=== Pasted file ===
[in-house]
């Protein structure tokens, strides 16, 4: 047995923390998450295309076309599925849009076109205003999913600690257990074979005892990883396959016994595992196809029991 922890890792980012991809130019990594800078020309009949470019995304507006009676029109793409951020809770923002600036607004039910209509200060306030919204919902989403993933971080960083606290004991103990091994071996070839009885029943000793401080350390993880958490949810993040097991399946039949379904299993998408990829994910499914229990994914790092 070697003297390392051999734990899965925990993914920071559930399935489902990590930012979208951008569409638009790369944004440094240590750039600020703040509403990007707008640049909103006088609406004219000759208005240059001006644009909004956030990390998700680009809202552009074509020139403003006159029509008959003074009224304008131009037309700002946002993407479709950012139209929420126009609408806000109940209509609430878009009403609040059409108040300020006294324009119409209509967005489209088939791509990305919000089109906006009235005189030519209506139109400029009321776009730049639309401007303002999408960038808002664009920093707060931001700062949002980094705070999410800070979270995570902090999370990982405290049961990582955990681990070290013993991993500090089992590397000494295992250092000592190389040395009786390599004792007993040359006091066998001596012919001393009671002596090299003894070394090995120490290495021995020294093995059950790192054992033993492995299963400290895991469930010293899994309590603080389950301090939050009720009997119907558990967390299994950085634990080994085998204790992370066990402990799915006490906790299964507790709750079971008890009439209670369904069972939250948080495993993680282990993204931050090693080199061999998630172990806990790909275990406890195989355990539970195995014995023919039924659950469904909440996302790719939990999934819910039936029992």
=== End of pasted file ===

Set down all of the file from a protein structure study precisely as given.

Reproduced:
[in-house]
């Protein structure tokens, strides 16, 4: 047995923390998450295309076309599925849009076109205003999913600690257990074979005892990883396959016994595992196809029991 922890890792980012991809130019990594800078020309009949470019995304507006009676029109793409951020809770923002600036607004039910209509200060306030919204919902989403993933971080960083606290004991103990091994071996070839009885029943000793401080350390993880958490949810993040097991399946039949379904299993998408990829994910499914229990994914790092 070697003297390392051999734990899965925990993914920071559930399935489902990590930012979208951008569409638009790369944004440094240590750039600020703040509403990007707008640049909103006088609406004219000759208005240059001006644009909004956030990390998700680009809202552009074509020139403003006159029509008959003074009224304008131009037309700002946002993407479709950012139209929420126009609408806000109940209509609430878009009403609040059409108040300020006294324009119409209509967005489209088939791509990305919000089109906006009235005189030519209506139109400029009321776009730049639309401007303002999408960038808002664009920093707060931001700062949002980094705070999410800070979270995570902090999370990982405290049961990582955990681990070290013993991993500090089992590397000494295992250092000592190389040395009786390599004792007993040359006091066998001596012919001393009671002596090299003894070394090995120490290495021995020294093995059950790192054992033993492995299963400290895991469930010293899994309590603080389950301090939050009720009997119907558990967390299994950085634990080994085998204790992370066990402990799915006490906790299964507790709750079971008890009439209670369904069972939250948080495993993680282990993204931050090693080199061999998630172990806990790909275990406890195989355990539970195995014995023919039924659950469904909440996302790719939990999934819910039936029992």